A third workshop was held in May 2022 to present the Farm Profiles and discuss the potential offer of supply with the farmers. An example Farm Profile can be found here.

Overall, the intervention area for the PES opportunities amongst the Farmer Group is now estimated at 213 hectares, out of the total 1188 hectares that the eight farmers hold. The largest opportunities lie with Biodiversity Net Gain (up to 70 hectares) and Woodland Carbon (up to 72 hectares). Based on extrapolating these findings to the wider Cornwall AONB, the potential land available for use is estimated at 21,604 hectares, driven by Biodiversity Net Gain (approx. 5,435 hectares) and Woodland Carbon (approx. 5,255 hectares).

 

Barriers to supply

Following the creation of the Farm Profiles, the project team focused on the barriers that may prevent the farmers from deliver these interventions with private finance. A fourth workshop was held in August 2022 to discuss this, and the project team then compiled a list of key barriers. During the follow-up phone/Zoom calls, Twiston-Davies asked each farmer to rank these. The top-three ranked were:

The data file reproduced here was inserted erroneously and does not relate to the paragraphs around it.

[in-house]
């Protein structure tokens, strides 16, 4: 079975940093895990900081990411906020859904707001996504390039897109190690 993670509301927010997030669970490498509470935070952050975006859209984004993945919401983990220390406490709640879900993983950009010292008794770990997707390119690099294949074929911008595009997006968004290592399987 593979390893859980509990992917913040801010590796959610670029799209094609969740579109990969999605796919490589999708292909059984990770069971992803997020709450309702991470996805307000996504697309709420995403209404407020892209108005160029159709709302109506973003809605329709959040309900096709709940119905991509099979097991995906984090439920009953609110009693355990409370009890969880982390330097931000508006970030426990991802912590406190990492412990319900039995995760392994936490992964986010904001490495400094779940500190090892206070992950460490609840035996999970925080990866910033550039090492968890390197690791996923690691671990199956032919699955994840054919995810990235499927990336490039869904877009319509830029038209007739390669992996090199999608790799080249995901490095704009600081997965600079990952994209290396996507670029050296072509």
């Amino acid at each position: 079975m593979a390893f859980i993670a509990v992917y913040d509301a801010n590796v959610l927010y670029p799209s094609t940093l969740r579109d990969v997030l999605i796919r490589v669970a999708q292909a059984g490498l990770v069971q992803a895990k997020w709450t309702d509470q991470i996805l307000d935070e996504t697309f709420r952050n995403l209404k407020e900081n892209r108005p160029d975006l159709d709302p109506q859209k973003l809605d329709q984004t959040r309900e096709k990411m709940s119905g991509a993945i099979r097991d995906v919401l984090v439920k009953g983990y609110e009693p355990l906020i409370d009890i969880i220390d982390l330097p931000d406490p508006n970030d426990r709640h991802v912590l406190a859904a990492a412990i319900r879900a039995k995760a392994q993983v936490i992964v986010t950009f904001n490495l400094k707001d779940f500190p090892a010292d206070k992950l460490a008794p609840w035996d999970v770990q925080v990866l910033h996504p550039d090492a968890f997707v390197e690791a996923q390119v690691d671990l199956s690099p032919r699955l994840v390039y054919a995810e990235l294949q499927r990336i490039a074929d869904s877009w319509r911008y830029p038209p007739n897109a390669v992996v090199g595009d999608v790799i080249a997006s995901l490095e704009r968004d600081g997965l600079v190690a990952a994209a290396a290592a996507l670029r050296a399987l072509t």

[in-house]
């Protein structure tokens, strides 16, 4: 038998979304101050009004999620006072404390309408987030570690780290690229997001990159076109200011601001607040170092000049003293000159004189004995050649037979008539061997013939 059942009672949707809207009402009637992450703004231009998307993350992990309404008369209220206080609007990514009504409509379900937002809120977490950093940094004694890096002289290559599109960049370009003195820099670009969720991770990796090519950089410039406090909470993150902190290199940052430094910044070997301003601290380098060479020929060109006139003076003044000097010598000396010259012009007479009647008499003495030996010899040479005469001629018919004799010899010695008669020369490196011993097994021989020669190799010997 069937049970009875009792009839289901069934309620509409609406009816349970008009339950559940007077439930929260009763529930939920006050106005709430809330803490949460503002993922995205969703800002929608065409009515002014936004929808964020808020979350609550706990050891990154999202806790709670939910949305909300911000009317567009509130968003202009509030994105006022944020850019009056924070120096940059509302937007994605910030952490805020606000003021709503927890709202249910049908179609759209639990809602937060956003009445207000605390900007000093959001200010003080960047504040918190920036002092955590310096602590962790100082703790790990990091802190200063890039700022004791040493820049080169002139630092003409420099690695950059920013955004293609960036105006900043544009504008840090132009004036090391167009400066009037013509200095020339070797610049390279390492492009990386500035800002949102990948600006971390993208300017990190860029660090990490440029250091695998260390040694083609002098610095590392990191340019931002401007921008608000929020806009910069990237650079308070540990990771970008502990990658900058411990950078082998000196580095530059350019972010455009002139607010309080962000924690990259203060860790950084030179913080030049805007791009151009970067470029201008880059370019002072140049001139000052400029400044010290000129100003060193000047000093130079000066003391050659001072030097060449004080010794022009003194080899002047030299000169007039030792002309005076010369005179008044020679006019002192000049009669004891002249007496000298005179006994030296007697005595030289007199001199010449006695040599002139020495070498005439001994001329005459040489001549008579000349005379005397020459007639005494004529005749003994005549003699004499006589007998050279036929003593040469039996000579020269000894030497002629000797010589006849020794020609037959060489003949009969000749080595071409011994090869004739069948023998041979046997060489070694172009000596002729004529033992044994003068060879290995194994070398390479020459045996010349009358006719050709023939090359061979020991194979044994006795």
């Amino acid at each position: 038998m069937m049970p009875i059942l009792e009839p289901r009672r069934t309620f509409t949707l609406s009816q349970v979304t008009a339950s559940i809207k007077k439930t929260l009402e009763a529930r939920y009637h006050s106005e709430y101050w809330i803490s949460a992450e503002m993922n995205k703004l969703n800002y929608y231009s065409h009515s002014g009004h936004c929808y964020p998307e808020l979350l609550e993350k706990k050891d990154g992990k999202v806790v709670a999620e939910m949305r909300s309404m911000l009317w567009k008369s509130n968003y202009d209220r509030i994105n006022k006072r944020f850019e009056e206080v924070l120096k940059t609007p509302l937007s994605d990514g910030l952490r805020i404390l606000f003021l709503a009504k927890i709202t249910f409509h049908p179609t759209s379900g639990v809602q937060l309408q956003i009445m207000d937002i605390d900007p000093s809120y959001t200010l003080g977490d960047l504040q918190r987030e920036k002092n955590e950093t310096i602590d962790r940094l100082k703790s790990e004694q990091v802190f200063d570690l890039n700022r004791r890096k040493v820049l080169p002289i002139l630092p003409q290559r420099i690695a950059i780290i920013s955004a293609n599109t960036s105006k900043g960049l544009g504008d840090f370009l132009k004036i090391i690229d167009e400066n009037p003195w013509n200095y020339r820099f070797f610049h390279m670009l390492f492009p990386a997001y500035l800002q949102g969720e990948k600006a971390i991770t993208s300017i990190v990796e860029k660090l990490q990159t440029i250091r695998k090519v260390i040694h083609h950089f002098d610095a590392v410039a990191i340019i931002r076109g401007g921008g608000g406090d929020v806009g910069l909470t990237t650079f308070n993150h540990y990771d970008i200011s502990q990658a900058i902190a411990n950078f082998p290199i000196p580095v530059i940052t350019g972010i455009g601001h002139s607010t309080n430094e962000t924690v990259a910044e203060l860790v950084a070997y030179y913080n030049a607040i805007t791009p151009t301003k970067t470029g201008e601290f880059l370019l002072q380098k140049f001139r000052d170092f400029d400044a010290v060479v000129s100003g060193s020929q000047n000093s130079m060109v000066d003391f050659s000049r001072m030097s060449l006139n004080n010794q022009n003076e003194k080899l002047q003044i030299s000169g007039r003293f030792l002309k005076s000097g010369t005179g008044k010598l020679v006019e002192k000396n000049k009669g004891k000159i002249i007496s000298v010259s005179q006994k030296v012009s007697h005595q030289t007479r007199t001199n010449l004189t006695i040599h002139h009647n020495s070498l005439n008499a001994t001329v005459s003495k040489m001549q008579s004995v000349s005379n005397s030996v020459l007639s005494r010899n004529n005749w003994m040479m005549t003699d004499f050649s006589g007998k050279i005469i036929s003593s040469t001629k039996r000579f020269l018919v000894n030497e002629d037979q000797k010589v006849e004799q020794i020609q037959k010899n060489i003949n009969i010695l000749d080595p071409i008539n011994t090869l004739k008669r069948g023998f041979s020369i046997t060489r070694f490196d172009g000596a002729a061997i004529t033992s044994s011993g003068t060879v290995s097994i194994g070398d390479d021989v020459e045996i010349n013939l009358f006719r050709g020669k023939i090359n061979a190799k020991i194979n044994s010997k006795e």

• Public sector uncertainty / ELMs Local Nature Recovery scheme not yet ready
  • No mechanism yet for farmers who want to ‘go the extra mile’ for biodiversity
  • Concerns over the ethics and not being in control of who’s buying the credits

It was acknowledged during the workshops that PES opportunities are unlikely to be able to replace support from the Basic Payments Scheme and subsequent agri-environment schemes, given the current pricing on carbon credits and BNG units that the project team provided.